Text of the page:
I suppose we must have and I don’t think we had much at that time, maybe a couple of cots and that’s about all.  And we must have taken a few things to cook with.  We got a stove … I don’t know if we even had it up there for that weekend … we got the stove through Mr. Statton.  His brother-in-law had an old stove with four burners on it, a wood stove, and we had to go and get it out of the brother-in-law’s garage and put it in the car … it was a small stove … and for that we paid $7.  And that stove lasted and lasted and lasted.

So then I guess we went and bought things necessary such as tents for the girls to sleep in when they came up for the canoe trips in July.

Dory:  Oh, you were having canoe trips that first year?

Oh yes, yes, we had four of them that first year.  We put out a circular which is down at the archives in Trent … I’ll get it … describing the whole thing and I remember I kept reading the papers for bargains and I made Mally come down with me to Eaton’s to buy Fiestaware [oh yes] which was on sale and some of it remains there until this day.  Green and yellow and a great big huge blue plate.  I don’t know what we were going to use that for.  But that was the thing.  Now we must have ordered cots and mattresses.  We certainly ordered tents, three tents.  The girls were to sleep in the tents.  No floorboards in them, just tents with the guy ropes.  So it was in July that we took the first canoe trip but meanwhile we had everybody up that we knew.  Now I believe Mr. and Mrs. Morrison came up and stayed for about ten days.  Of course they gave us a great hand with the thing.  And I remember one of the first things we bought was a dutch oven to cook on the outdoor fireplace and we were going to do a pot roast.  And my mother and father came in, and they had to cart in that narrow trail that went up over rocks and my mother had brought a beautiful steak and instead of being delighted, I believe I said, ‘Oh, but we have a pot roast all ready to be cooked.’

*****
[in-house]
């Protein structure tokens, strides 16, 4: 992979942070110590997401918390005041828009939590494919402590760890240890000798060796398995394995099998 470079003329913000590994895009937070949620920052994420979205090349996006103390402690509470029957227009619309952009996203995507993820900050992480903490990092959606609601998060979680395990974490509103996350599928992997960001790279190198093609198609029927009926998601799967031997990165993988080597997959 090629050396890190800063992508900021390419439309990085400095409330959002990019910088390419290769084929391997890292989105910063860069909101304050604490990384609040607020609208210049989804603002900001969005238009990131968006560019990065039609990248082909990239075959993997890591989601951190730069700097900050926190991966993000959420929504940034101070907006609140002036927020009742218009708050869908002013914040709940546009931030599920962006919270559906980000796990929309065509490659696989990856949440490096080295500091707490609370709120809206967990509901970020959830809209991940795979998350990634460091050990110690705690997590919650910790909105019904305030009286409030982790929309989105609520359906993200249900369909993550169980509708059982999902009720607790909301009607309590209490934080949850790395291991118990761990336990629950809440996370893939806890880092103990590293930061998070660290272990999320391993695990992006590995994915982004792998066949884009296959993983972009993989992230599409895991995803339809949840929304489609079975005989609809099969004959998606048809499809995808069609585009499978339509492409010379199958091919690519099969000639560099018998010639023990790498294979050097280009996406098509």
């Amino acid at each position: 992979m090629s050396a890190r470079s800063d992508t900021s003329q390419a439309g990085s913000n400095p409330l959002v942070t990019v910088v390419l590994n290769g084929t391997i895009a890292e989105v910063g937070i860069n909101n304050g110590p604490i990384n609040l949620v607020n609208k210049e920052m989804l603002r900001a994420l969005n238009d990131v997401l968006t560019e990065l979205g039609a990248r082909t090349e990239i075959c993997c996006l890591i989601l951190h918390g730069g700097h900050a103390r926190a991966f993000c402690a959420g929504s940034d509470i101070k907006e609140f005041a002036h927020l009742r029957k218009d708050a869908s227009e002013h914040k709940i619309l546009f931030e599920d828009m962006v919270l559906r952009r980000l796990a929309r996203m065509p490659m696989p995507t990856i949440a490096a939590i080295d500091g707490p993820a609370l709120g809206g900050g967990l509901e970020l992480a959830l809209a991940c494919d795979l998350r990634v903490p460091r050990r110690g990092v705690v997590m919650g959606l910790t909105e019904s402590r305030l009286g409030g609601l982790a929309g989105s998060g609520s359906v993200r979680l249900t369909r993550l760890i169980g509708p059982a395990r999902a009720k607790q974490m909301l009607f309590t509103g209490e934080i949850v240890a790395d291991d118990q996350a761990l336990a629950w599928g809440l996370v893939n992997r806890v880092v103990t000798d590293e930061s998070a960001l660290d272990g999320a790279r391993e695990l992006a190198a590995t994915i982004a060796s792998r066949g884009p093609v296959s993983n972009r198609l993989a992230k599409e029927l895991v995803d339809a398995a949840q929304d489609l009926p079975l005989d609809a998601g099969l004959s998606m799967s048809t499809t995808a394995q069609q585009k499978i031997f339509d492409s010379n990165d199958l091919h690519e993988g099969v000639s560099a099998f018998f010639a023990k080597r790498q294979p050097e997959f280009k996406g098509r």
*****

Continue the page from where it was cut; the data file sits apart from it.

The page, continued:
Dory:  And the poor lady had carried the steak all the way in.

Yes, and of course we had to get a refrigerator which came from Carrying Place and how it got trucked up and brought down, I do not remember, but it was an old ice refrigerator and it sat at the back, outside of the cabin.  So, as there was no back door, you had to go out the front door, cross the veranda, around the cabin to the back, get your ice and cold goods and bring them all back around.  Now when my mother first saw the cabin, she said, ‘You’ll have to have screening on the veranda and on the windows.’  And I guess we said, ‘Well we’ve paid $150 so we can’t pay any more.’  And she said, ‘Well, I’ll get them for you.’  And she put in … had the screening put in and also the big shelf that ran right across the front of driftwood where we did our dishes.  [Oh yes]  We hadn’t any indoor shelving, you see.  We hadn’t thought of that.  And I was there to have it put in and Flora and Dottie always complained ‘cause it was far too high.  Mally and I loved it.  So that was the beginning.

Dory:  And then the fireplace, who built it?

It wasn’t a fireplace.

Dory:  I mean outdoors.

Oh, the fireplace.  Well I think we pulled it together first …

Dory:  … because it had a lot of big rocks…

I think we pulled it together first ourselves, Flora and me, maybe somebody helped us, but then Flora’s brother Dugald and his friend came up to go on a canoe trip before we were taking the girls on canoe trips.  And these two boys, age 17, they just got those big rocks and I know they did it in the middle of us trying to get lunch.  And that fireplace has remained the same since they built it.